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Should Families Decide When to Pull the Plug?

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If a patient is usually beyond saving , it is the family's decision (with the suggestions of doctors) to end life support. What would you do if your loved one was in the chronic position of being on life support? Would you pull the plug?

Why or why not?
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replied July 30th, 2007
Extremely eHealthy
Man, it is so ironic that this forum came up today. My good friend is in a coma right now and has a 50/50 chance at living and his family might have to make this decision soon. It is so hard for me to think about so I can't really make a good decision. Right now, I do feel that it would be up to the parent or spouce if there was no prior instructions from a living will or something.

My cousin was recently hurt in a car accident and went into a coma for a few days. His parents had to make the horrific decision of weather or not to pull the plug or not. It just about killed them. He was only 21. They didn't know what his wishes were....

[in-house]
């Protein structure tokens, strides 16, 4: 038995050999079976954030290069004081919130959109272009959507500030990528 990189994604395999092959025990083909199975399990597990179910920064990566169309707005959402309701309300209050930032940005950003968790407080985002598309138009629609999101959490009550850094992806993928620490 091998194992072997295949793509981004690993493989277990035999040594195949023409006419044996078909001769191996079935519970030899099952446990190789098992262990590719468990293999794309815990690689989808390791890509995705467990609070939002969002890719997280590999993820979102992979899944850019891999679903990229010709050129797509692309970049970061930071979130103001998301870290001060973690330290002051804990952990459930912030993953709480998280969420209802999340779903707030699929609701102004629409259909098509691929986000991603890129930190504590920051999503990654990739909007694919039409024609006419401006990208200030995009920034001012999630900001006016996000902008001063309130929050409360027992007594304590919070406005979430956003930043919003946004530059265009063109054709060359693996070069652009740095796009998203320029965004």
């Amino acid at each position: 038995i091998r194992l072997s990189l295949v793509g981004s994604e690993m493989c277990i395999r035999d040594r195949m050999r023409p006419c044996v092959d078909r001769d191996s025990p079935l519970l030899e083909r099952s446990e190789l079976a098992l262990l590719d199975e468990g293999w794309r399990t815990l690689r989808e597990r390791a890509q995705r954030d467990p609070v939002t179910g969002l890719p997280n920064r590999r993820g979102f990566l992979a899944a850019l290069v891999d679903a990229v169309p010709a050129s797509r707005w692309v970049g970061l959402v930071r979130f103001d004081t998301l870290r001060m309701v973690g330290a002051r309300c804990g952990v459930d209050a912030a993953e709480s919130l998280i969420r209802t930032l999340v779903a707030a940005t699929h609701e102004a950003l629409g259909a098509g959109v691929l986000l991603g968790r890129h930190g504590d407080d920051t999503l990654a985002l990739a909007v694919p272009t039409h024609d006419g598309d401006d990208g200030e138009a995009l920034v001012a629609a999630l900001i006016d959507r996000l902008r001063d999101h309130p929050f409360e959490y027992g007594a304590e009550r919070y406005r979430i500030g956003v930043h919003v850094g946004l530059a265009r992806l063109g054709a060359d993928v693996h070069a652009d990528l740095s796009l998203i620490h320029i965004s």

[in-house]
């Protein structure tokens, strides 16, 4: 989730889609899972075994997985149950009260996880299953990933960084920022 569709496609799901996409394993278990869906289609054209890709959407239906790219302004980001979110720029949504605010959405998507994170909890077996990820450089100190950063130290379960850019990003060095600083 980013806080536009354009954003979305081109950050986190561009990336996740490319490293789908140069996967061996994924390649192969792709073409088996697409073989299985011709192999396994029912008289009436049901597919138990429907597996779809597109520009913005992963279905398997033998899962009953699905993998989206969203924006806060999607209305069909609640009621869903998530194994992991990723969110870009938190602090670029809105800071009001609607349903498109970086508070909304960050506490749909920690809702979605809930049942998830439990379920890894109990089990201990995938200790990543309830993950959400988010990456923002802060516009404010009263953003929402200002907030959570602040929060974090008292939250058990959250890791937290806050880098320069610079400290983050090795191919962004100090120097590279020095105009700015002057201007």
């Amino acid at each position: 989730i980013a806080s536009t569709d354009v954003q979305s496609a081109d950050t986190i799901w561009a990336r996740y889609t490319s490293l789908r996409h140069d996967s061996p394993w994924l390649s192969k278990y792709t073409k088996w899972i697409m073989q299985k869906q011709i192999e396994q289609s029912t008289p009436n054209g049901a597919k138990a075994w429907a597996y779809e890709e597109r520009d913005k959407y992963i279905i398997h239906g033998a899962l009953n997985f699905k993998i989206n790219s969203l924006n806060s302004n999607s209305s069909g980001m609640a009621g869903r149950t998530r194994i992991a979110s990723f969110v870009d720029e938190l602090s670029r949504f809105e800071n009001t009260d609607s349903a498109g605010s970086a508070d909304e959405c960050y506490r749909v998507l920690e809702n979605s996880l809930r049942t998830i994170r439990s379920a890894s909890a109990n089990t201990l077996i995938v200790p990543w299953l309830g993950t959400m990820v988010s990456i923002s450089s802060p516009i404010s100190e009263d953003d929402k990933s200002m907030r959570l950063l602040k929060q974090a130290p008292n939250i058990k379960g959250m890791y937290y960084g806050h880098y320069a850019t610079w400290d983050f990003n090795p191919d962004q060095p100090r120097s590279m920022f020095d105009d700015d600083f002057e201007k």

....Therefore, I am here to say how important it is to have a living will. My dad gets on me all the time about doing it, and my dh and I are in the process of haveing one written. It allows your loved ones to know EXACTLY what you want to happen to you if you are ever in that situation.
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replied August 11th, 2007
ive told everyone in my family that i want the plug pulled after 2 months... but im not sure if my mother will actually do that if i was in that situation... i cant imagine being in that position too..

he's right it is good to have living will. but what if ur young and ur not really expecting to die yet, u know?
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replied August 13th, 2007
Extremely eHealthy
Well I think it's a good idea to at least put that you want the plug to be pulled after 2 months in your living will. It is only supposed to be for what you would want to do if you were living artificially. But now that Im married and have a house and cars, I would need to include that in my living will as well.